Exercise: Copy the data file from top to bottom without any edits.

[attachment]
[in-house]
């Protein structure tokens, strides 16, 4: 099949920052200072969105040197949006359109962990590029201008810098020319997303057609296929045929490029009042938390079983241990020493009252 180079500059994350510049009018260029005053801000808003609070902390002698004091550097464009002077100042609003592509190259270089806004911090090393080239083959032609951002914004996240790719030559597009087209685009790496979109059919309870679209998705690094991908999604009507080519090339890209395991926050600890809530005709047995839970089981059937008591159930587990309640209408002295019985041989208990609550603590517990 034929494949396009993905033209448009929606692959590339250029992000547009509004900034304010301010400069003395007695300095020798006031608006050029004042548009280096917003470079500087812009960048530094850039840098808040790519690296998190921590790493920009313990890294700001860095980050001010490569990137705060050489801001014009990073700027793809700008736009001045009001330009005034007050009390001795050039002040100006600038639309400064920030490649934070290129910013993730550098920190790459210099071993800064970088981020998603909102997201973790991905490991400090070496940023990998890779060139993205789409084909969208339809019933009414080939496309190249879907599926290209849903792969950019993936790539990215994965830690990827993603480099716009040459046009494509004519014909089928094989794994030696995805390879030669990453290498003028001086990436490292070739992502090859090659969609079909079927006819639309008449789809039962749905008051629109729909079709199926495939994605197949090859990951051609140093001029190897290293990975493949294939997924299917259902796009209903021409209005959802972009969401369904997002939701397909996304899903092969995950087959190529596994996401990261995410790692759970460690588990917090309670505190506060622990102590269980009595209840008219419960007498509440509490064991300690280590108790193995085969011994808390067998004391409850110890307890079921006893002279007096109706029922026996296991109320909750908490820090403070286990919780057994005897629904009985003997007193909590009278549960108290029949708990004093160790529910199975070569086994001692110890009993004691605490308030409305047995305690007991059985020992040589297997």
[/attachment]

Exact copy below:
[in-house]
């Protein structure tokens, strides 16, 4: 099949920052200072969105040197949006359109962990590029201008810098020319997303057609296929045929490029009042938390079983241990020493009252 180079500059994350510049009018260029005053801000808003609070902390002698004091550097464009002077100042609003592509190259270089806004911090090393080239083959032609951002914004996240790719030559597009087209685009790496979109059919309870679209998705690094991908999604009507080519090339890209395991926050600890809530005709047995839970089981059937008591159930587990309640209408002295019985041989208990609550603590517990 034929494949396009993905033209448009929606692959590339250029992000547009509004900034304010301010400069003395007695300095020798006031608006050029004042548009280096917003470079500087812009960048530094850039840098808040790519690296998190921590790493920009313990890294700001860095980050001010490569990137705060050489801001014009990073700027793809700008736009001045009001330009005034007050009390001795050039002040100006600038639309400064920030490649934070290129910013993730550098920190790459210099071993800064970088981020998603909102997201973790991905490991400090070496940023990998890779060139993205789409084909969208339809019933009414080939496309190249879907599926290209849903792969950019993936790539990215994965830690990827993603480099716009040459046009494509004519014909089928094989794994030696995805390879030669990453290498003028001086990436490292070739992502090859090659969609079909079927006819639309008449789809039962749905008051629109729909079709199926495939994605197949090859990951051609140093001029190897290293990975493949294939997924299917259902796009209903021409209005959802972009969401369904997002939701397909996304899903092969995950087959190529596994996401990261995410790692759970460690588990917090309670505190506060622990102590269980009595209840008219419960007498509440509490064991300690280590108790193995085969011994808390067998004391409850110890307890079921006893002279007096109706029922026996296991109320909750908490820090403070286990919780057994005897629904009985003997007193909590009278549960108290029949708990004093160790529910199975070569086994001692110890009993004691605490308030409305047995305690007991059985020992040589297997």